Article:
TV is changing in other ways, too. Viewers are using digital video recording services, such as TiVo, that allow people to record and store TV shows and movies and watch them at a later time. Thanks to cable operators, which are now offering similar digital video recorder services, the trend is hitting the mainstream.

But once people have one DVR, they'll want it for every room there's a TV--or so the gadget-happy theory goes. This means that devices are needed to network or shuttle video around the house to different TVs in different rooms.

Tech gets in the act
That's where executives at companies like Cisco, Microsoft and Apple believe they can play a role. Cisco and Microsoft are helping the phone companies and cable operators build networks that can deliver more interactive TV over an Internet protocol network. They're also in the home, helping users view what they can already get on their PCs on their TVs.

"There used to be talk that all entertainment, including video, would converge onto the PC," said Laszlo. "But I think now we're seeing that clearly isn't happening. It's all about bridging the gap between your PC and the TV, so that you can watch TV shows and movies streamed over the Internet on your TV."


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Networking within the home
until they take this into account, they will fail on QoS side of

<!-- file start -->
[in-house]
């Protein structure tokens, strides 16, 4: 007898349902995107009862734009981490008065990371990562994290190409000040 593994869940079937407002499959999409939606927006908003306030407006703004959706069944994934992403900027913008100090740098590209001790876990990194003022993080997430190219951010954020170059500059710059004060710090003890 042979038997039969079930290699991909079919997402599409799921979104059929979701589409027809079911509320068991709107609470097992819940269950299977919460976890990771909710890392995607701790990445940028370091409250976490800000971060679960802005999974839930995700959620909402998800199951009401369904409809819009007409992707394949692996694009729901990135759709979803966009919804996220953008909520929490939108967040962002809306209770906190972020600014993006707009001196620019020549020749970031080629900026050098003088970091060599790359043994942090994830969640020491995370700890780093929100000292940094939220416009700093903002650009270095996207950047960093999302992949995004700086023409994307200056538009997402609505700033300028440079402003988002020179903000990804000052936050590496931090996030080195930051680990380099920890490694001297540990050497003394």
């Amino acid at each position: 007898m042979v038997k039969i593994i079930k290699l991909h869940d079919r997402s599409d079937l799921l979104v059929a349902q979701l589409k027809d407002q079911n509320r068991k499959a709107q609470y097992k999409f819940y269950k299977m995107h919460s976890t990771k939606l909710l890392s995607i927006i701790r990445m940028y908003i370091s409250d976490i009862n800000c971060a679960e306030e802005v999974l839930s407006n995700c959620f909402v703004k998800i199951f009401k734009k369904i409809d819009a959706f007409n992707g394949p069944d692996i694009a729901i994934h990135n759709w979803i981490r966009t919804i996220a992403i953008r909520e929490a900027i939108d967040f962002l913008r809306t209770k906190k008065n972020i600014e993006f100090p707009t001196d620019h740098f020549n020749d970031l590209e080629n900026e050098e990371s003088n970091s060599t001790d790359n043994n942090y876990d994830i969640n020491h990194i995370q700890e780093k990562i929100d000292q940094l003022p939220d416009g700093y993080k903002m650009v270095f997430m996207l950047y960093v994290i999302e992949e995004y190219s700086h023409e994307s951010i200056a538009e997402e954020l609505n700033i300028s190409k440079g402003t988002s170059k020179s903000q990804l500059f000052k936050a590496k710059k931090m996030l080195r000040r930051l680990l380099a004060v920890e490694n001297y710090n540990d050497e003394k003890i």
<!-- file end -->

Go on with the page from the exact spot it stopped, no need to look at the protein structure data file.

delivery of content. it would be interesting to see one of these
companies partner with a structured wiring company to provide
a true end-to-end solution within the home.
Posted by Adam Lenio (11 comments )
Reply Link Flag
public or private networks
The internet allows for a true global audience, so it has to be seen how these players work around the network issues
Posted by alansegal (17 comments )
Reply Link Flag
Mac Mini and TV?
What's the connection between the Mac Mini and TV? I've seen it mentioned before, but it does not seem like an entertainment center device at all. I bought one, just for the novelty, and since I hadn't used a Mac in years.

It does not have integrated component video output, dolby digital output, video input of any kind, or a TV tuner. How could anyone think this is Apple's entry into the media center or DVR market?

Apple definitely knows how to make simple, integrated products. As a TV-to-PC device, the Mac Mini does not qualify.
Posted by just_some_guy (231 comments )
Reply Link Flag
The connection is not one built by Apple, but rather the DIY crowd. A lot of people have turned their Mac minis into DVRs. They have also been turned into car computers and other things. It's all because the Mac mini is small enough and quiet enough to put almost anywhere!
Posted by ddesy (4336 comments )
Link Flag
Time-to-Market is key.
A company that can provide the home networking gear, the cable box and the DVR technology could prove a powerful combination.

It is not necessary that one company be able to develop a single product that could provide such functionality. Time-to-market is key. All that is required is that a consumer device be created that can access the gear that currently is available (and installed).